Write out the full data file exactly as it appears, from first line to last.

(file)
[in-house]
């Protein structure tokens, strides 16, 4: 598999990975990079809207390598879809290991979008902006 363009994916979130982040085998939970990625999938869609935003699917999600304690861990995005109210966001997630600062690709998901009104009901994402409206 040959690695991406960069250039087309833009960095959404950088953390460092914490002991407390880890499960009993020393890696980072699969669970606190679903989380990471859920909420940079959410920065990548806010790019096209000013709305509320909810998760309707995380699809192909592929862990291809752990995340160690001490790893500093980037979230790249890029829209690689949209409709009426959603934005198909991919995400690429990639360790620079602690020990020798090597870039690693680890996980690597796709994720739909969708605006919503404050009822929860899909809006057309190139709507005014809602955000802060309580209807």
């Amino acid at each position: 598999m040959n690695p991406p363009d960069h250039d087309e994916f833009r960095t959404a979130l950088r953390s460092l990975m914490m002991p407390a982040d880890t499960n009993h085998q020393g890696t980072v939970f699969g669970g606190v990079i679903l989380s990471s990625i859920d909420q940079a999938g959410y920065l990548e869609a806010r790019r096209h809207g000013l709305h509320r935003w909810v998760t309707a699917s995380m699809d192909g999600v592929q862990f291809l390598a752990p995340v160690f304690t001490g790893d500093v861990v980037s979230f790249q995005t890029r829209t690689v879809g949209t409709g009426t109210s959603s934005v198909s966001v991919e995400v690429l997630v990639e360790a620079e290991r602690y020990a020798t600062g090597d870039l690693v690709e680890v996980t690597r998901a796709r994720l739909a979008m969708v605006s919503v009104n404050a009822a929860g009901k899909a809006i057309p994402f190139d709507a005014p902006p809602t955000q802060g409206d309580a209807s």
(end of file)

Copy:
[in-house]
């Protein structure tokens, strides 16, 4: 598999990975990079809207390598879809290991979008902006 363009994916979130982040085998939970990625999938869609935003699917999600304690861990995005109210966001997630600062690709998901009104009901994402409206 040959690695991406960069250039087309833009960095959404950088953390460092914490002991407390880890499960009993020393890696980072699969669970606190679903989380990471859920909420940079959410920065990548806010790019096209000013709305509320909810998760309707995380699809192909592929862990291809752990995340160690001490790893500093980037979230790249890029829209690689949209409709009426959603934005198909991919995400690429990639360790620079602690020990020798090597870039690693680890996980690597796709994720739909969708605006919503404050009822929860899909809006057309190139709507005014809602955000802060309580209807």
């Amino acid at each position: 598999m040959n690695p991406p363009d960069h250039d087309e994916f833009r960095t959404a979130l950088r953390s460092l990975m914490m002991p407390a982040d880890t499960n009993h085998q020393g890696t980072v939970f699969g669970g606190v990079i679903l989380s990471s990625i859920d909420q940079a999938g959410y920065l990548e869609a806010r790019r096209h809207g000013l709305h509320r935003w909810v998760t309707a699917s995380m699809d192909g999600v592929q862990f291809l390598a752990p995340v160690f304690t001490g790893d500093v861990v980037s979230f790249q995005t890029r829209t690689v879809g949209t409709g009426t109210s959603s934005v198909s966001v991919e995400v690429l997630v990639e360790a620079e290991r602690y020990a020798t600062g090597d870039l690693v690709e680890v996980t690597r998901a796709r994720l739909a979008m969708v605006s919503v009104n404050a009822a929860g009901k899909a809006i057309p994402f190139d709507a005014p902006p809602t955000q802060g409206d309580a209807s």